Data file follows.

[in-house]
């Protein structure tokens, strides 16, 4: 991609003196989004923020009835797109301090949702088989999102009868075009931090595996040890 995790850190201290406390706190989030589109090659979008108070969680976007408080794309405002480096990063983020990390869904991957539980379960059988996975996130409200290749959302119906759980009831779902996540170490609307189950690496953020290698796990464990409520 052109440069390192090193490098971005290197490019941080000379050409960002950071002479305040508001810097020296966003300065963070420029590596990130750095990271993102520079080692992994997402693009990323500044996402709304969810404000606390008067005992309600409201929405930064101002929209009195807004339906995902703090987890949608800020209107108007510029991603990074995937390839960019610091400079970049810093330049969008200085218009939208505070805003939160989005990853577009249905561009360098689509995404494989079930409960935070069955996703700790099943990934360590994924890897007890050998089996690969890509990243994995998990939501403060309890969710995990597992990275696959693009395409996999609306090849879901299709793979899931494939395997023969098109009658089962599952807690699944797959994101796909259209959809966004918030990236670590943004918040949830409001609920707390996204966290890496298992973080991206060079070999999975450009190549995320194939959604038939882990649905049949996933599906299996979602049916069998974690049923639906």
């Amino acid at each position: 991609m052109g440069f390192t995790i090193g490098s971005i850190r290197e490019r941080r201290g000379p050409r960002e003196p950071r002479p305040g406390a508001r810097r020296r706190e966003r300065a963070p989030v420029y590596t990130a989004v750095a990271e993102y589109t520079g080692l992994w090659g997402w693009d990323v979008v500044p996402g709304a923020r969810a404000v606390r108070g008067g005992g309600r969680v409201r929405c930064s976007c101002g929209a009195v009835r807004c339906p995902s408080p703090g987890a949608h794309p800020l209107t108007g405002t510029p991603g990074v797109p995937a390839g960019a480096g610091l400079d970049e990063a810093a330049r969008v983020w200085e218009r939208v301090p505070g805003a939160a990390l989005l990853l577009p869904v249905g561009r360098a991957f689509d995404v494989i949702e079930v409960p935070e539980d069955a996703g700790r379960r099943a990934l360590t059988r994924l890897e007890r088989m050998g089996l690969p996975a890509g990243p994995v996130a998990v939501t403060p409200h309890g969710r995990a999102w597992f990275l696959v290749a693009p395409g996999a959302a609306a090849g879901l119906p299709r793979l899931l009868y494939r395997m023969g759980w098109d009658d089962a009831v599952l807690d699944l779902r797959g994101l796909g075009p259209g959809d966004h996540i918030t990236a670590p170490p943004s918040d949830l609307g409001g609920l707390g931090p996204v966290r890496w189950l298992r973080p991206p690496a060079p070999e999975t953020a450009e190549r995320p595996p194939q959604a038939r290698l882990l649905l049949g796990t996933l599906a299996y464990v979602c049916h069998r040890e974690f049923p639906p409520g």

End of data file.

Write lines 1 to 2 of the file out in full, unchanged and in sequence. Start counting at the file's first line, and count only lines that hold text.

[in-house]
């Protein structure tokens, strides 16, 4: 991609003196989004923020009835797109301090949702088989999102009868075009931090595996040890 995790850190201290406390706190989030589109090659979008108070969680976007408080794309405002480096990063983020990390869904991957539980379960059988996975996130409200290749959302119906759980009831779902996540170490609307189950690496953020290698796990464990409520 052109440069390192090193490098971005290197490019941080000379050409960002950071002479305040508001810097020296966003300065963070420029590596990130750095990271993102520079080692992994997402693009990323500044996402709304969810404000606390008067005992309600409201929405930064101002929209009195807004339906995902703090987890949608800020209107108007510029991603990074995937390839960019610091400079970049810093330049969008200085218009939208505070805003939160989005990853577009249905561009360098689509995404494989079930409960935070069955996703700790099943990934360590994924890897007890050998089996690969890509990243994995998990939501403060309890969710995990597992990275696959693009395409996999609306090849879901299709793979899931494939395997023969098109009658089962599952807690699944797959994101796909259209959809966004918030990236670590943004918040949830409001609920707390996204966290890496298992973080991206060079070999999975450009190549995320194939959604038939882990649905049949996933599906299996979602049916069998974690049923639906």